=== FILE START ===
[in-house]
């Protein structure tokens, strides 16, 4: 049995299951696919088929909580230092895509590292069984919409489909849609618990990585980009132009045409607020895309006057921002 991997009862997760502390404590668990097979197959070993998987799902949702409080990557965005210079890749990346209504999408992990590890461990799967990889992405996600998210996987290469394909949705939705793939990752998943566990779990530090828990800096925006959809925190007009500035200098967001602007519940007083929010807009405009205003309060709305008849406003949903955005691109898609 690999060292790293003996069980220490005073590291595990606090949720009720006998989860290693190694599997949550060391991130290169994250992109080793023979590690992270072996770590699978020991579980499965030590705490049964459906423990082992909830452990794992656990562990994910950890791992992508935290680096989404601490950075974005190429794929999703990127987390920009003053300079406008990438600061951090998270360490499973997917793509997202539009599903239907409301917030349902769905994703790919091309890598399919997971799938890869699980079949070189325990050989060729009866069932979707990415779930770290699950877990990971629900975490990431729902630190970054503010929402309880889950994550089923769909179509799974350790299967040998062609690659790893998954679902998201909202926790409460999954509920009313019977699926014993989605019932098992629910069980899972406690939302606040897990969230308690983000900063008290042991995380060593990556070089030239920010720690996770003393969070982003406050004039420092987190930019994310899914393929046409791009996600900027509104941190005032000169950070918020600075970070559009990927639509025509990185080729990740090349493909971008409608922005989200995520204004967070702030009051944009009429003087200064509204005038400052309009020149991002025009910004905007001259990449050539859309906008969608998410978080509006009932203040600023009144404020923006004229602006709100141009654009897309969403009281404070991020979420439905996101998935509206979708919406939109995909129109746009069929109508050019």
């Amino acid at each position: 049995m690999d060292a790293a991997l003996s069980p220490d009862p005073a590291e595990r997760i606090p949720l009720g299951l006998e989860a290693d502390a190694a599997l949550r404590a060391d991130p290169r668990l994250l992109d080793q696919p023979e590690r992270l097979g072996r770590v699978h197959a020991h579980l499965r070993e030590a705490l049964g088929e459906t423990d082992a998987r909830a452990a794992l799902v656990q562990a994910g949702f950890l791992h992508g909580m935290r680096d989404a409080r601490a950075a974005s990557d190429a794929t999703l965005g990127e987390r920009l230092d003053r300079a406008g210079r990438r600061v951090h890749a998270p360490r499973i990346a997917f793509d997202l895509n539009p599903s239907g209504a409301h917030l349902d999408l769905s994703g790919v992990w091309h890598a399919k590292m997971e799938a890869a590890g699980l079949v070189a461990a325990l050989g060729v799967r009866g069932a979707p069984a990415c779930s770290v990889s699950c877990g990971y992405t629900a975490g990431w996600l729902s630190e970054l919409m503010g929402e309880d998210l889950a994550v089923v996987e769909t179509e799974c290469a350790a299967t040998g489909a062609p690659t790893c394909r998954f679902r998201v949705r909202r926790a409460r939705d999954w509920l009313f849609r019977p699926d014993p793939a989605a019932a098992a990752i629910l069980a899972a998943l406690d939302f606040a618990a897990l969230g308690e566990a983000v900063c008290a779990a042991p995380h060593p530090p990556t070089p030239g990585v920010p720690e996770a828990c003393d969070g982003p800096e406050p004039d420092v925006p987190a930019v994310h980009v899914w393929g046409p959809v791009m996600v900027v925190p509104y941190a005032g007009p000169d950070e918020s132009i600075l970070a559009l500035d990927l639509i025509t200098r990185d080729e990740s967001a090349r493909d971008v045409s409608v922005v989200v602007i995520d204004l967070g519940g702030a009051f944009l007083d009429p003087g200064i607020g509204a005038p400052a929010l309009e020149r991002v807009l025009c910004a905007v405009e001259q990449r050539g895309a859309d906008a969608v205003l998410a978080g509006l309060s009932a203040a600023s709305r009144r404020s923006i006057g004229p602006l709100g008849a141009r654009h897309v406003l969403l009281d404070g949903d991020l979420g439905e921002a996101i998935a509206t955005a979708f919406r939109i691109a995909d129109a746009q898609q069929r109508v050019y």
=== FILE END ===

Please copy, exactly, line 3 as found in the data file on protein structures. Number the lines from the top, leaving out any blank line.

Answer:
């Amino acid at each position: 049995m690999d060292a790293a991997l003996s069980p220490d009862p005073a590291e595990r997760i606090p949720l009720g299951l006998e989860a290693d502390a190694a599997l949550r404590a060391d991130p290169r668990l994250l992109d080793q696919p023979e590690r992270l097979g072996r770590v699978h197959a020991h579980l499965r070993e030590a705490l049964g088929e459906t423990d082992a998987r909830a452990a794992l799902v656990q562990a994910g949702f950890l791992h992508g909580m935290r680096d989404a409080r601490a950075a974005s990557d190429a794929t999703l965005g990127e987390r920009l230092d003053r300079a406008g210079r990438r600061v951090h890749a998270p360490r499973i990346a997917f793509d997202l895509n539009p599903s239907g209504a409301h917030l349902d999408l769905s994703g790919v992990w091309h890598a399919k590292m997971e799938a890869a590890g699980l079949v070189a461990a325990l050989g060729v799967r009866g069932a979707p069984a990415c779930s770290v990889s699950c877990g990971y992405t629900a975490g990431w996600l729902s630190e970054l919409m503010g929402e309880d998210l889950a994550v089923v996987e769909t179509e799974c290469a350790a299967t040998g489909a062609p690659t790893c394909r998954f679902r998201v949705r909202r926790a409460r939705d999954w509920l009313f849609r019977p699926d014993p793939a989605a019932a098992a990752i629910l069980a899972a998943l406690d939302f606040a618990a897990l969230g308690e566990a983000v900063c008290a779990a042991p995380h060593p530090p990556t070089p030239g990585v920010p720690e996770a828990c003393d969070g982003p800096e406050p004039d420092v925006p987190a930019v994310h980009v899914w393929g046409p959809v791009m996600v900027v925190p509104y941190a005032g007009p000169d950070e918020s132009i600075l970070a559009l500035d990927l639509i025509t200098r990185d080729e990740s967001a090349r493909d971008v045409s409608v922005v989200v602007i995520d204004l967070g519940g702030a009051f944009l007083d009429p003087g200064i607020g509204a005038p400052a929010l309009e020149r991002v807009l025009c910004a905007v405009e001259q990449r050539g895309a859309d906008a969608v205003l998410a978080g509006l309060s009932a203040a600023s709305r009144r404020s923006i006057g004229p602006l709100g008849a141009r654009h897309v406003l969403l009281d404070g949903d991020l979420g439905e921002a996101i998935a509206t955005a979708f919406r939109i691109a995909d129109a746009q898609q069929r109508v050019y």